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So, we are doing a linear mixed effects model for analyzing some results of our study. In short, we have performed two different meal tests (i.e., two groups), and measured the response in various biomarkers at baseline as well as 1, 2, 3, and 4 hours after the meal.

I had a meeting with a statistician who explained that we should use linear mixed models for this and as such, using the nlme package in R the syntax looks like this:

model <-lme(biomarker~ as.factor(group)*visit, random = ~1|ID, data=data, method="ML")
summary(model)

The output (abbreviated for readability):

Linear mixed-effects model fit by maximum likelihood
 Data: data 
      AIC      BIC    logLik
  137.593 149.0651 -62.79649

Random effects:
 Formula: ~1 | ID
        (Intercept)  Residual
StdDev:    1.462879 0.6039689

Fixed effects: biomarker ~ as.factor(group) * visit 
                            Value Std.Error DF   t-value p-value
(Intercept)              7.869766 0.7157143 38 10.995681  0.0000
as.factor(group)3        1.295118 1.0121729  8  1.279542  0.2366
visit                   -0.096024 0.0679003 38 -1.414191  0.1654
as.factor(group)3:visit -0.358905 0.0960255 38 -3.737606  0.0006
 Correlation: 
                        (Intr) as.()3 visit 
as.factor(group)3       -0.707              
visit                   -0.247  0.174       
as.factor(group)3:visit  0.174 -0.247 -0.707

Standardized Within-Group Residuals:
         Min           Q1          Med           Q3          Max 
-3.107751422 -0.303320567  0.004573801  0.377750437  1.967646127 

Number of Observations: 50
Number of Groups: 10 

To summarize:

  • Exposure = one of two meal tests (group in the syntax)
  • Outcome = Biomarker
  • Time variable = Visit (5 in total for each participant, continuous)

My questions are:

  1. Am I correct in interpreting this that there is an interaction between group and visit?

  2. I am unclear as to how I should interpret the estimates here. Am I correct in saying that at time = 0, then the group difference (3 vs. 2) is 1.29? And further that this effect depends on the visit? What about the other timepoints?

  3. Is it sufficient to report this model or should we also include a model without the interaction term that is just including group and visit?

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  • $\begingroup$ You need to repeat this without as.factor(group)3 in the model. It's contribution is not significant to the model: $p=0.2366$ is not significant. You may have to eliminate visit as well, but first check what the model shows without as.factor(group)3. $\endgroup$ – Carl Mar 8 '17 at 2:54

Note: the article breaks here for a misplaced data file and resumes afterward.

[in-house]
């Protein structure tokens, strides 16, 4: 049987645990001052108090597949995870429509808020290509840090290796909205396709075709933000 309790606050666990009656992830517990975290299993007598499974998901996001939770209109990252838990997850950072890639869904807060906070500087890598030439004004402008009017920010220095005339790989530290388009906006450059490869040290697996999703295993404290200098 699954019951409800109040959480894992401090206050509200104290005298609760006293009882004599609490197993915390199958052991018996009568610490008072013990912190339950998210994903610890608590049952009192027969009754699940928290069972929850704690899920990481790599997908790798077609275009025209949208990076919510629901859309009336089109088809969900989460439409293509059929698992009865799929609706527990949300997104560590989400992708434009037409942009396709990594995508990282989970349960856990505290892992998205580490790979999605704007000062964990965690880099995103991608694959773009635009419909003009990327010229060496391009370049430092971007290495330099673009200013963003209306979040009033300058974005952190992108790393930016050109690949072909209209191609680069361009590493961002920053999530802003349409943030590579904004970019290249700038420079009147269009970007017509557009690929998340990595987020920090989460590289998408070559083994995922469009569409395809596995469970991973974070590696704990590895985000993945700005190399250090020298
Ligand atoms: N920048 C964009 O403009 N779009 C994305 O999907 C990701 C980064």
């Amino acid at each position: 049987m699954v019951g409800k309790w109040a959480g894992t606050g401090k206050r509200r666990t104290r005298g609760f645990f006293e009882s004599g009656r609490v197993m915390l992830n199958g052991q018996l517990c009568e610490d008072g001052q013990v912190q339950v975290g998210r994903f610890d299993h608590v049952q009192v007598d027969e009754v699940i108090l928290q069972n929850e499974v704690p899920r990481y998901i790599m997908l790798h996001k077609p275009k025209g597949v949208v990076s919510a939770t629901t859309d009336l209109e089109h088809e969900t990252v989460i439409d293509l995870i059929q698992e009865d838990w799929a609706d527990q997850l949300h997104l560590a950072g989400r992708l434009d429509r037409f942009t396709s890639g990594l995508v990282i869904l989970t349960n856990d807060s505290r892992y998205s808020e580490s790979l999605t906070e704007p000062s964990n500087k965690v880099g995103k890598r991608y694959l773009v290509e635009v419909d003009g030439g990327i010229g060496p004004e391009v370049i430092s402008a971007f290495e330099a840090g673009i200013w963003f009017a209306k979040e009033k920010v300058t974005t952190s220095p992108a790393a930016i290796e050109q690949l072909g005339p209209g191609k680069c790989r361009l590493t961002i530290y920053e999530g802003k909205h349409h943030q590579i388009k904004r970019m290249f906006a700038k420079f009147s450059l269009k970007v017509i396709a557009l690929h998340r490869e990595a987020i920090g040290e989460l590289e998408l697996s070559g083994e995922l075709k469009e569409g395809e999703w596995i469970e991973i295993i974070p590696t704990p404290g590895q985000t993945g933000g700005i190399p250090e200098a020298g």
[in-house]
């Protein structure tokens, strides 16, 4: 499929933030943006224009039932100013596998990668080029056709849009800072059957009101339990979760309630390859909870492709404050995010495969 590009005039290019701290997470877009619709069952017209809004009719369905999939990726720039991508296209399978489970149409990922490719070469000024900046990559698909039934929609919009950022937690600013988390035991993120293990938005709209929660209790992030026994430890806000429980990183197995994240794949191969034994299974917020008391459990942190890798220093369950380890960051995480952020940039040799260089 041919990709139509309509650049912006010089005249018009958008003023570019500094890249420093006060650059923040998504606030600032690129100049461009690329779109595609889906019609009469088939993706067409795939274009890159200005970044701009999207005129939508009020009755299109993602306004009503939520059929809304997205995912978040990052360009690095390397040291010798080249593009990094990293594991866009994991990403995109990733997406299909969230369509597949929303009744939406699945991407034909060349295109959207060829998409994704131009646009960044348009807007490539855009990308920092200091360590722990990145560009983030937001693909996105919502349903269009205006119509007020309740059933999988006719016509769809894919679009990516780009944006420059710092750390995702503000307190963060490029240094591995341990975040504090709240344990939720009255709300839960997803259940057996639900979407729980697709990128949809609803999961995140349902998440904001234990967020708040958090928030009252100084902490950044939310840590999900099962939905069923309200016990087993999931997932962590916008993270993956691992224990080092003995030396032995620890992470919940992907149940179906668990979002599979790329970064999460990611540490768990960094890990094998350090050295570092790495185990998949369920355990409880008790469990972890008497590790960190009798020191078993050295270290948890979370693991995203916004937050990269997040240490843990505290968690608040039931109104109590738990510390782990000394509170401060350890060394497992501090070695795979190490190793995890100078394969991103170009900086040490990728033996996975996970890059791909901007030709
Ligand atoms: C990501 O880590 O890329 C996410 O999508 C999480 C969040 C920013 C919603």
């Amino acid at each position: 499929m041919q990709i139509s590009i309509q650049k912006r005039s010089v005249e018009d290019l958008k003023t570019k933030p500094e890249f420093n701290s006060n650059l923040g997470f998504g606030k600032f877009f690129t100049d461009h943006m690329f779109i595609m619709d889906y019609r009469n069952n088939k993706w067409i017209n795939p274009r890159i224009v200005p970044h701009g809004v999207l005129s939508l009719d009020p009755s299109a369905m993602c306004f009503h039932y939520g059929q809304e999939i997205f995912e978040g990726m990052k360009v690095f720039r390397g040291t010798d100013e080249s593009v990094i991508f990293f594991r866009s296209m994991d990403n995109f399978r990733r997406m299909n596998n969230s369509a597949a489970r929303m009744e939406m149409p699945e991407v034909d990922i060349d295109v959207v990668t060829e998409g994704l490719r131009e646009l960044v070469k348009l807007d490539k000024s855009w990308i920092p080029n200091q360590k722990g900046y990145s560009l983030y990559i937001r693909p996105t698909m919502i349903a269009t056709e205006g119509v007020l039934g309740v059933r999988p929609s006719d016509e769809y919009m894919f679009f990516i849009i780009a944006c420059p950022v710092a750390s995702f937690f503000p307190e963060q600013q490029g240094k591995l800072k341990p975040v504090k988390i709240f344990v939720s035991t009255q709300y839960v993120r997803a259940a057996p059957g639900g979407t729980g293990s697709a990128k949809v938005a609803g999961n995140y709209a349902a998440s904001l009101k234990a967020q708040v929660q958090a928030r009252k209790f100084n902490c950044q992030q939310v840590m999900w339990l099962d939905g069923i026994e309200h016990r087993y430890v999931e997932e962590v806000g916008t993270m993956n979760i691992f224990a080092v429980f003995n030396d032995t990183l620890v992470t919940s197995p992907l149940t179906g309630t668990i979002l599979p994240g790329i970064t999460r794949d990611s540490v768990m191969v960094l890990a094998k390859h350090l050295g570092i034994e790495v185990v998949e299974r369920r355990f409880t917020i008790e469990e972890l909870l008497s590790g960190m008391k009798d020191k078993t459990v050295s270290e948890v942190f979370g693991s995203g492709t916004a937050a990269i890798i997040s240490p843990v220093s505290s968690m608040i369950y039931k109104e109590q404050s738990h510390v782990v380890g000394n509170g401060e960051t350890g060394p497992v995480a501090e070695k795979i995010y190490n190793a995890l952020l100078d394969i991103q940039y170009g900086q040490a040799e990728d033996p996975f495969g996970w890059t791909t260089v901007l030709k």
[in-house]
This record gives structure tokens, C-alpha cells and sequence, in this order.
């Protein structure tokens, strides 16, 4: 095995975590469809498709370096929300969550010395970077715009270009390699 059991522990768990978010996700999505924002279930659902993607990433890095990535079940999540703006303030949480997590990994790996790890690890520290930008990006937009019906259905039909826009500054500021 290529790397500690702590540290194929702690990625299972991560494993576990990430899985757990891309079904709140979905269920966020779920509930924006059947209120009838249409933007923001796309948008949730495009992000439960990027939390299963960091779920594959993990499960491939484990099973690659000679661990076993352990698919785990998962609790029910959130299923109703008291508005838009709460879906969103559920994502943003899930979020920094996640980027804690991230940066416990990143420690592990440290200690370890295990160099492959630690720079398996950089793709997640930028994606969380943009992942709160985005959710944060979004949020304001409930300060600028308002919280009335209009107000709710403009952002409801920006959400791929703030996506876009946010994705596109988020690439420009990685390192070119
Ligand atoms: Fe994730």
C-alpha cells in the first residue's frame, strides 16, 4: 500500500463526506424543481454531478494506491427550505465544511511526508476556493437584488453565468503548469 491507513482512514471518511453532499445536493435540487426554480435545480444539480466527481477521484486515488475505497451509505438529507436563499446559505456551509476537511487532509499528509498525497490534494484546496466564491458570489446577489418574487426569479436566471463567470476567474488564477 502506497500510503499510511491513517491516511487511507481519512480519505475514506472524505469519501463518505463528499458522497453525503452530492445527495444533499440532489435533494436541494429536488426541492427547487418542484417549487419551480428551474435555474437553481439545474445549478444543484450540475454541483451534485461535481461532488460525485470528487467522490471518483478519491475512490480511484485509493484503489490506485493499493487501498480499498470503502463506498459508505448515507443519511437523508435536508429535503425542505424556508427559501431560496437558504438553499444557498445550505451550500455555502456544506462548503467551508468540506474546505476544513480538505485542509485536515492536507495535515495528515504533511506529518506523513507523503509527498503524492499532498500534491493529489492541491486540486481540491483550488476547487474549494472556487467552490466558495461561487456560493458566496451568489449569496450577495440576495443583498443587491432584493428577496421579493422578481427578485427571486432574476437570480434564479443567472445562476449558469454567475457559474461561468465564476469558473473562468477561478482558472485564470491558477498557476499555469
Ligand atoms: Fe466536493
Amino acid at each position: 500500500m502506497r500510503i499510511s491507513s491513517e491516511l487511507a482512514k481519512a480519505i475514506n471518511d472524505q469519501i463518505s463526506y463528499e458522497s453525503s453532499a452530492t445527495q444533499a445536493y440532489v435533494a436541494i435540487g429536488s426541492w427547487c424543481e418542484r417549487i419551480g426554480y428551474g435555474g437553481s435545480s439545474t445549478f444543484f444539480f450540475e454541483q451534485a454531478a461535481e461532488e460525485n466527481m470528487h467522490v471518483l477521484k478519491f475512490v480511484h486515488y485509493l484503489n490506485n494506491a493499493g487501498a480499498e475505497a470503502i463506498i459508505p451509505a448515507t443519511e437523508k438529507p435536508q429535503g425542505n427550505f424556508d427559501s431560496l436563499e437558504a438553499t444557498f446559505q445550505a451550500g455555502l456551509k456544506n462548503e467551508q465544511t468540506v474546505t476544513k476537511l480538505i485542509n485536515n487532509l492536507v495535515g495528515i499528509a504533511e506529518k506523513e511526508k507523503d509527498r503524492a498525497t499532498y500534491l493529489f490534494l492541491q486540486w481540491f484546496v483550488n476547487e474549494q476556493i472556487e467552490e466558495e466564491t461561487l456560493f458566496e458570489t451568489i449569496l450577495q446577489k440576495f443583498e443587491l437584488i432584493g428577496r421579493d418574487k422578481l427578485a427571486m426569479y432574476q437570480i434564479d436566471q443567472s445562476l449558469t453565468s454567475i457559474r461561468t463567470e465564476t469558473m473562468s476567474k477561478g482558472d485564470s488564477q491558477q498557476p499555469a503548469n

• $\begingroup$ @Carl can you elaborate on why would one need to refit the model without non-significant predictors? That is not what I would do. $\endgroup$ – juod Mar 8 '17 at 9:10
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    $\begingroup$ No, you should not remove as.factor(group)3. It is part of an interaction. And you shouldn't remove variables just based on significance, either. $\endgroup$ – Peter Flom Mar 8 '17 at 11:40
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    $\begingroup$ @Carl The possible overdetermination (we can't really tell if it's overdetrmined without more information) is a separate issue, but an important one. But if you have a large interaction, then you need both main effects. I am not sure why one variable is using 38 df. $\endgroup$ – Peter Flom Mar 8 '17 at 22:16
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    $\begingroup$ The linear mixed effects model is not suitable if the objective is what I perceived. $\endgroup$ – Subhash C. Davar Mar 10 '17 at 13:51
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1) Am I correct in interpreting this that there is an interaction between group and visit?

Yes.

2) I am unclear as to how I should interpret the estimates here. Am I correct in saying that at time = 0, then the group difference (3 vs. 2) is 1.29? And further that this effect depends on the visit? What about the other timepoints?

Yes, that is the group difference at time = 0 and yes, it depends on time. You can calculate the estimate at any combination of the variables by using the formula:

$7.87 + 1.30*(I(\text{group} = 3)) - 0.10*\text{visit} - 0.36*(I(\text{group} = 3))*\text{visit}$

3) Is it sufficient to report this model or should we also include a model without the interaction term that is just including group and visit?

That depends on what you are interested in, but when there is an interaction, the model with only main effects can be misleading.

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  • $\begingroup$ Thank you for your thorough response. Regarding your last point, I regularly see studies reporting the p-values and/or coefficients for the entire model with the interaction term. However, does a model like this really test for the differences between groups and does it make sense to report those estimates/p-values in a model with an interaction term? Finally, a means around this would maybe be to do post-hoc tests for the outcomes where the interaction is significant. $\endgroup$ – Tho Mar 9 '17 at 9:12
  • $\begingroup$ There are differences between groups that differ over time. $\endgroup$ – Peter Flom Mar 9 '17 at 11:47
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    $\begingroup$ After some reading, I think I understand. This has been the most relevant answer so far, and I'll mark it as such. Thank you very much, Peter. $\endgroup$ – Tho Mar 10 '17 at 8:46

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